What Must We Render to Caesar?

User's Guide to Sunday, Oct. 19


Sunday, Oct. 19, is the 29th Sunday of Ordinary Time (Year A).


Mass Readings

Isaiah 45:1, 4-6; Psalm 96:1, 3-5, 7-10; 1 Thessalonians 1:1-5; Matthew 22:15-21


Our Take

In today’s Gospel, Jesus short-circuits a clever trap by the Pharisees. They want him to declare himself pro-tax and thereby get in trouble with the Jews or anti-tax and thereby get in trouble with the Romans.

Instead, he utters the famous phrase: “Render to Caesar what belongs to Caesar and to God what belongs to God.”

Ever since, the phrase has been a touchstone for the discussion of the rights of the Church and of government. As Pope Benedict XVI put it: “Fundamental to Christianity is the distinction between what belongs to Caesar and what belongs to God; in other words, the distinction between Church and state."

The waters have been muddied at various times in history, with the Church claiming for its own that which belongs to the state and the state claiming that which belongs to God.

Today, society demands that we render unto Caesar certain things that do not belong to him:

Conscience decisions: No one should be forced to act against his conscience — particularly in grave matters such as abortion, prescribing contraception and redefining marriage. Yet, increasingly, Caesar is claiming power over these things by forcing individuals to act against their consciences.

Religious freedom: The fundamental freedom is the right to recognize God, because he is our author and our end. But with the HHS mandate and California’s regulations and other issues, the government is increasingly preventing organizations from practicing their faith in how they spend their money.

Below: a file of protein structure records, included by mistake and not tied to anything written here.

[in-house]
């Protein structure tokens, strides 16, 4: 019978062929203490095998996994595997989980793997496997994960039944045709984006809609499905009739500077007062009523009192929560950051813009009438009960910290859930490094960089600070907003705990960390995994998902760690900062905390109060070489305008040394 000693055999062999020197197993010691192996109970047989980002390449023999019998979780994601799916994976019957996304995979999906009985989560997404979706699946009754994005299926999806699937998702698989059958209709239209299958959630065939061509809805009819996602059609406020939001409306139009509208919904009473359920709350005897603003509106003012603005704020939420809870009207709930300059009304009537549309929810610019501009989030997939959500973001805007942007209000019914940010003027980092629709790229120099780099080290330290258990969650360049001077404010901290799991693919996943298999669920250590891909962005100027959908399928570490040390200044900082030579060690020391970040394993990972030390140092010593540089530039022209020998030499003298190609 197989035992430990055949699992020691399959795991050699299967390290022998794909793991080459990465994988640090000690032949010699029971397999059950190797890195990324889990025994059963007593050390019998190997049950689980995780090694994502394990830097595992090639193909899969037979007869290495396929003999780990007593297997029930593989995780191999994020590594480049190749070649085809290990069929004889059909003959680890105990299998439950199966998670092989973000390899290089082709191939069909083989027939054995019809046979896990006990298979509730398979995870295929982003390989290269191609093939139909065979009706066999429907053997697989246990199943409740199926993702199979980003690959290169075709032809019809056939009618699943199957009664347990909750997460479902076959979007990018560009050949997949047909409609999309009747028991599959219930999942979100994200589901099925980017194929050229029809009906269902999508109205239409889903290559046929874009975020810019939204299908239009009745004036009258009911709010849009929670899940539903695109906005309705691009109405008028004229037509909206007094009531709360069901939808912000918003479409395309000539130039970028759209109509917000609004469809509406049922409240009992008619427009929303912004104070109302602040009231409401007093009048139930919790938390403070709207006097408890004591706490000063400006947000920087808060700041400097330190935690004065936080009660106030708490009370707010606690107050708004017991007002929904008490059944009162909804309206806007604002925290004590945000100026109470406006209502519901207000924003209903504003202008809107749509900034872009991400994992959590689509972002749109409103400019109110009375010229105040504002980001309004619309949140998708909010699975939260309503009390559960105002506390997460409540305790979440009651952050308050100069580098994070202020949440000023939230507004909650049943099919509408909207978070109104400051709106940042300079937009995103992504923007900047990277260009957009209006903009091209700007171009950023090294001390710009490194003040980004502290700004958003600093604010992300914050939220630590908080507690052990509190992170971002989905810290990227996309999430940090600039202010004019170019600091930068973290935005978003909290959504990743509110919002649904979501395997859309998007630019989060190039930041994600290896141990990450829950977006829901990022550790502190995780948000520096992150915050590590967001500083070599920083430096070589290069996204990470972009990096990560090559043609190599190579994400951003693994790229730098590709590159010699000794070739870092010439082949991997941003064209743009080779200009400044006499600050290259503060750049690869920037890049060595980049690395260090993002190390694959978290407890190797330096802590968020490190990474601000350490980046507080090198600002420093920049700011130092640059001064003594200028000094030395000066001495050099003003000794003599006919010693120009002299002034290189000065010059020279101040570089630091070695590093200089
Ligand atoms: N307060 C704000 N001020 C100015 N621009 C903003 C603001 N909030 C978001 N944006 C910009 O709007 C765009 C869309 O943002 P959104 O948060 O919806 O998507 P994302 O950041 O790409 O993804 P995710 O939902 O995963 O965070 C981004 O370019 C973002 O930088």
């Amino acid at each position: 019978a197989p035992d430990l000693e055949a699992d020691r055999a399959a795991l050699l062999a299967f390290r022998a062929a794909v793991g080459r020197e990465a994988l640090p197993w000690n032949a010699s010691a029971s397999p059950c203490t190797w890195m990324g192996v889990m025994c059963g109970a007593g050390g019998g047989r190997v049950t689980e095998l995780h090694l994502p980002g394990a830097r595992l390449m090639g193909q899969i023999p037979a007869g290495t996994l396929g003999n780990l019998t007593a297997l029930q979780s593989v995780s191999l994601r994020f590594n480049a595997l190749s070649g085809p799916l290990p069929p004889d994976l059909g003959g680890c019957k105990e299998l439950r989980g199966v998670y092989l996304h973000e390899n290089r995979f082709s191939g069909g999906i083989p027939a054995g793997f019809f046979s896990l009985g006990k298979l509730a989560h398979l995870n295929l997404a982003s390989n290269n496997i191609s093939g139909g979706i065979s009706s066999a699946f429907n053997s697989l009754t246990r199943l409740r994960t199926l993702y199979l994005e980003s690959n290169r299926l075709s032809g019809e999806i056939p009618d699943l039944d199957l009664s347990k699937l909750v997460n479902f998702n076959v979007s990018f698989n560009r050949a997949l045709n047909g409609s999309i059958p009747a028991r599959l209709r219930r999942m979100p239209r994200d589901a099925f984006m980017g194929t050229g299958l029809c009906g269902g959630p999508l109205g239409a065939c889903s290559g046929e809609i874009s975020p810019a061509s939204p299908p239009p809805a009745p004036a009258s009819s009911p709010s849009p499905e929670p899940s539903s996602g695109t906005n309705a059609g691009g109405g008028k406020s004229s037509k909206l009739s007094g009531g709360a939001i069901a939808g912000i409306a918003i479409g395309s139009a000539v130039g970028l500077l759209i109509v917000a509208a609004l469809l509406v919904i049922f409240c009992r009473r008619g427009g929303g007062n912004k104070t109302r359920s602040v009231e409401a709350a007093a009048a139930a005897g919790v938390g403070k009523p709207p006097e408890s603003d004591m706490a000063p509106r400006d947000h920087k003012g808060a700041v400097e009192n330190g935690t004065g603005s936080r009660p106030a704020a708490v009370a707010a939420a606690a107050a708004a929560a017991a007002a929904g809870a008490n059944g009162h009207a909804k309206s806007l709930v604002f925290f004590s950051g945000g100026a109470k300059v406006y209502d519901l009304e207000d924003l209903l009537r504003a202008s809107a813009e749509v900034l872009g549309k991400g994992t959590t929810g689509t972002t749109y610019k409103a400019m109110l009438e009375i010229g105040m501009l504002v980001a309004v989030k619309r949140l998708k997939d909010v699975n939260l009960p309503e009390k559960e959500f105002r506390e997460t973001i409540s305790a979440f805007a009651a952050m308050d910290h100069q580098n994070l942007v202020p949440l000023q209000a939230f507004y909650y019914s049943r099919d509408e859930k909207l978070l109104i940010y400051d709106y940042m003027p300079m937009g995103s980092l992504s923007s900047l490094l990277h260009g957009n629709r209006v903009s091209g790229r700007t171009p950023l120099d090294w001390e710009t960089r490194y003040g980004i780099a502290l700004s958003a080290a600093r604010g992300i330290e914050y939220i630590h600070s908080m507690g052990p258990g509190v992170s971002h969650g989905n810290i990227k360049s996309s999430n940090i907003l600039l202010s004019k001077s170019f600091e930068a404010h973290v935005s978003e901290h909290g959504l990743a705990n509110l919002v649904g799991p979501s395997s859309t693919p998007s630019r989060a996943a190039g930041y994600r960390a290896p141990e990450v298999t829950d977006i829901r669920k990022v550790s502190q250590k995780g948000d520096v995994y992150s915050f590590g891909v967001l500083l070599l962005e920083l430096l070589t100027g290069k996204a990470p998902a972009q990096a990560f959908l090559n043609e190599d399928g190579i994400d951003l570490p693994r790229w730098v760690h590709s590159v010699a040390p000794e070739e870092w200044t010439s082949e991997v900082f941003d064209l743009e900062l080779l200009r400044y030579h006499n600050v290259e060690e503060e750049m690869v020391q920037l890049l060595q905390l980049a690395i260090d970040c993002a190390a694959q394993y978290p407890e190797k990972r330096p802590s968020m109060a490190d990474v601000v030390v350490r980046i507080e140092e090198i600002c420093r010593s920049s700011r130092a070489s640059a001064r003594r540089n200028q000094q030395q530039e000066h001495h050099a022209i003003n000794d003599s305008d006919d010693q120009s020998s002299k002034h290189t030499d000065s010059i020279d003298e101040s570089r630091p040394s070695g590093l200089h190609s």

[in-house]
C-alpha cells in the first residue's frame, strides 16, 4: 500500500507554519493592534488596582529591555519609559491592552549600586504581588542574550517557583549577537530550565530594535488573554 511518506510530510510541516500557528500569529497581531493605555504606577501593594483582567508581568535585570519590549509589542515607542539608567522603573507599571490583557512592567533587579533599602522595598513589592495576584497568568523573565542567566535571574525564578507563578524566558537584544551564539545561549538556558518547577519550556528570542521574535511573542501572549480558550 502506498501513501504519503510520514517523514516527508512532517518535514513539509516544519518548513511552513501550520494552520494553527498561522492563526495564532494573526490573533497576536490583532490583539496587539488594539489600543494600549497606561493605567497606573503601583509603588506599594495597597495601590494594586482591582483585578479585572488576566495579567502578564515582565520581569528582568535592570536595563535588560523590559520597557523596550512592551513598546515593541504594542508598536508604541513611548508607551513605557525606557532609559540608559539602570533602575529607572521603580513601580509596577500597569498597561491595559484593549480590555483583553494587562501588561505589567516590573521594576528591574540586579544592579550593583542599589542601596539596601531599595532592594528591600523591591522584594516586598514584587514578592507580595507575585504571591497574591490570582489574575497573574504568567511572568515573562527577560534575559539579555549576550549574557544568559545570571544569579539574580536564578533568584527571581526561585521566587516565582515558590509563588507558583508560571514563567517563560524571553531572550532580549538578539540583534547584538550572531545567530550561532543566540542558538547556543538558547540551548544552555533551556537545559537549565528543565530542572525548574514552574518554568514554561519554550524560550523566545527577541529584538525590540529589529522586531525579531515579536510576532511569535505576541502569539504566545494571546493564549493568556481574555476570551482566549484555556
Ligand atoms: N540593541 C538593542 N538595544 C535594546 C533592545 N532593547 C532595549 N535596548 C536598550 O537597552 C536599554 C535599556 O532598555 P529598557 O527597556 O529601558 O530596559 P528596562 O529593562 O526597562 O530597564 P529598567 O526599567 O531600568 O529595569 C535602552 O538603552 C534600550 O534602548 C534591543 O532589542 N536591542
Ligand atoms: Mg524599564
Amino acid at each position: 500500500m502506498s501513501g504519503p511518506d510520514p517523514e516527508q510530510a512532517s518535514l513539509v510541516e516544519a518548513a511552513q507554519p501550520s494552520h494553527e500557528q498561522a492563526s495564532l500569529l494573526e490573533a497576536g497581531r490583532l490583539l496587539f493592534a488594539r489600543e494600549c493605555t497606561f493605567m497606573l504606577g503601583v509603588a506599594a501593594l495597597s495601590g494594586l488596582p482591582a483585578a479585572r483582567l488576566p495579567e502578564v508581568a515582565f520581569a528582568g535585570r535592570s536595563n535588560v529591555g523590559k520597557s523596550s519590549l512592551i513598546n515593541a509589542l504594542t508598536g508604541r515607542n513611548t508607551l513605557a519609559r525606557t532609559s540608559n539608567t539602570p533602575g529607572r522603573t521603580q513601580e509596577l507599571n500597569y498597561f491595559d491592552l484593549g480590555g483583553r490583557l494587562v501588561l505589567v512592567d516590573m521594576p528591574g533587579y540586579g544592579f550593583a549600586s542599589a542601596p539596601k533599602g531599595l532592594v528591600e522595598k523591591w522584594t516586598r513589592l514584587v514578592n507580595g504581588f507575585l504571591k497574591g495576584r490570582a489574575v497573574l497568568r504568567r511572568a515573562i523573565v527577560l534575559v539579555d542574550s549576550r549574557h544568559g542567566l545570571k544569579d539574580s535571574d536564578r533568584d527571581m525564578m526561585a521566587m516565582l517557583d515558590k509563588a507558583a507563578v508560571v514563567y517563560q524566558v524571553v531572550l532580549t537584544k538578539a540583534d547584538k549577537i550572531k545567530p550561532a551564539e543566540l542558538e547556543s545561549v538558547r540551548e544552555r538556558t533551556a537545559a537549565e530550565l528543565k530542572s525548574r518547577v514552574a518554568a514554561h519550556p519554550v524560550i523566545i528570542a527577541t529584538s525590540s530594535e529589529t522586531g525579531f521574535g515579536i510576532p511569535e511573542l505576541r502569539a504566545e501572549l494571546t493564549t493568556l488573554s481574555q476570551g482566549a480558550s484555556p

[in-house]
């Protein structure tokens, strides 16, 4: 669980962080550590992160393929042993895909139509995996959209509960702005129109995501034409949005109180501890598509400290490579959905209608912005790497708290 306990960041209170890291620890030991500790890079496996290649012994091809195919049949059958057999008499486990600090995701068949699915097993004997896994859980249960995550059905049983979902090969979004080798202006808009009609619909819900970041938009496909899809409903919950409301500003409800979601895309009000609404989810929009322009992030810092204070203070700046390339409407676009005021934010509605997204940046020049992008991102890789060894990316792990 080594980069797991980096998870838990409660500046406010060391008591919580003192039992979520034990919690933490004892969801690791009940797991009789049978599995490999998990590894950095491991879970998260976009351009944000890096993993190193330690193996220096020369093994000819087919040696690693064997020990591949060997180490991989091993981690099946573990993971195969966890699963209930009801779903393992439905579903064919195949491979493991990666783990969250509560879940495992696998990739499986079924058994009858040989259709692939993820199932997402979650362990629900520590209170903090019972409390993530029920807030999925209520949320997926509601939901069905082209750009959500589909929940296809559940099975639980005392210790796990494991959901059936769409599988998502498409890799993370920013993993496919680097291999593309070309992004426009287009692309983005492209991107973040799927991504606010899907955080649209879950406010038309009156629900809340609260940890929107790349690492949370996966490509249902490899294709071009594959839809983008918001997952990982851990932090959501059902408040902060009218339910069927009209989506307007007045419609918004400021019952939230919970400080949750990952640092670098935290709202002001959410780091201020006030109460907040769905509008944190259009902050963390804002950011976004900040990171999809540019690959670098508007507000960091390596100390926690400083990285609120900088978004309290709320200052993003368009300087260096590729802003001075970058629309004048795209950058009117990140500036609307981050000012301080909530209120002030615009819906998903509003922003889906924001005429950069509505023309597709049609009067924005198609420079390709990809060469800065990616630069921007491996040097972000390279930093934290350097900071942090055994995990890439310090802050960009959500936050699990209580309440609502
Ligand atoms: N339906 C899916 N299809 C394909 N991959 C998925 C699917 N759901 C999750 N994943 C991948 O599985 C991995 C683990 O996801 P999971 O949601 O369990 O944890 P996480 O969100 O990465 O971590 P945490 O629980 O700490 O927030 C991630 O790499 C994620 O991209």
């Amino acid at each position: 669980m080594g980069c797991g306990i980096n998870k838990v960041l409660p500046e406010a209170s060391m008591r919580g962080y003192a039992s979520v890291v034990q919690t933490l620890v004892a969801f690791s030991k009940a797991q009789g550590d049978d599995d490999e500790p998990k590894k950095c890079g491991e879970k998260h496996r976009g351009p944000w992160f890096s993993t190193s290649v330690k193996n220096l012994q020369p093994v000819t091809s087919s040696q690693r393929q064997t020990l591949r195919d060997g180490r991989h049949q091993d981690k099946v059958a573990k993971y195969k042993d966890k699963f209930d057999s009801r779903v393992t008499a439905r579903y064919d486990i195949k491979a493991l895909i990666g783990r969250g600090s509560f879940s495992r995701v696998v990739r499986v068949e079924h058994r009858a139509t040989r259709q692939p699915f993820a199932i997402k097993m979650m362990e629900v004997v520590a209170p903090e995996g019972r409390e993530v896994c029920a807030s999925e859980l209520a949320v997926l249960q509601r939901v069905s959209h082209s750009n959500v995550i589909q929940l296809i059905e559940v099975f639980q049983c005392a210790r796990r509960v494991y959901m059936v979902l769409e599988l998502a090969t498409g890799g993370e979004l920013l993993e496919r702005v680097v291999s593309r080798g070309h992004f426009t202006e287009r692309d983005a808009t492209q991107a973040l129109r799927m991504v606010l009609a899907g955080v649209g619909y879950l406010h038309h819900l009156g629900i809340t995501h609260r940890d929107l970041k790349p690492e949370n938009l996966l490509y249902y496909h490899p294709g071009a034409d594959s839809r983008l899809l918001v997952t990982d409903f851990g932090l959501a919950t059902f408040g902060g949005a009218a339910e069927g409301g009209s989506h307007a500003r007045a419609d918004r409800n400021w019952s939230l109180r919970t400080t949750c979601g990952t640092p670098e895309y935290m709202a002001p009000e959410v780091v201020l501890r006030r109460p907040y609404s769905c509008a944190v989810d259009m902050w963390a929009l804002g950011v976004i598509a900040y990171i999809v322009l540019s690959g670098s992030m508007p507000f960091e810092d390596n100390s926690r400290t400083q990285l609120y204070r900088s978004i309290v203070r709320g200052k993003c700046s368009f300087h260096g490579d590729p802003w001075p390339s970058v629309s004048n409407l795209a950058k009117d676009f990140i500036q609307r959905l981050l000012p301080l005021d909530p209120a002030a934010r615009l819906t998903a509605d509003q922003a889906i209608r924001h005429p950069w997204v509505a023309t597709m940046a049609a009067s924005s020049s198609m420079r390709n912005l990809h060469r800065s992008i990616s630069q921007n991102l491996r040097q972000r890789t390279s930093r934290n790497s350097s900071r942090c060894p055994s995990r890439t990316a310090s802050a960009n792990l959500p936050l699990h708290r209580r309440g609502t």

Right to life. The state has no power over the right to life. Even when the state must go to battle or execute a criminal, this principle applies: One may only kill when it is the only way to prevent someone else from taking a life. The only power the state has is to defend life, not to take life. Yet, in abortion, especially, but also in excessive use of the death penalty, the state is increasingly claiming to own the right to life and to be able to grant and remove it.

None of these things are Caesar’s, and none should be rendered to him.

So what should we render unto Caesar? According to the Catechism of the Catholic Church:

Respect for the rule of law: We owe respect and obedience to legitimate authority acting toward the common good. We do not, however, owe allegiance to unjust laws — racist laws or those that deny the right to life, for example.

The common good: We owe it to the government to cooperate in efforts that promote the common good, which means the promotion of human rights, spiritual and material benefits, peace and security. This is best reached through small communities: clubs, parishes and other organizations.

Taxes. As Jesus says, we owe taxes to the government. Washington is on our dollar bill, and we must render it unto Washington, D.C.

But perhaps the most important lesson in today’s reading isn’t about Caesar, but God.

We must also render unto God what belongs to him.

Our coins may have the presidents’ heads on them, but we bear the image and likeness of God. To him, we owe our very lives.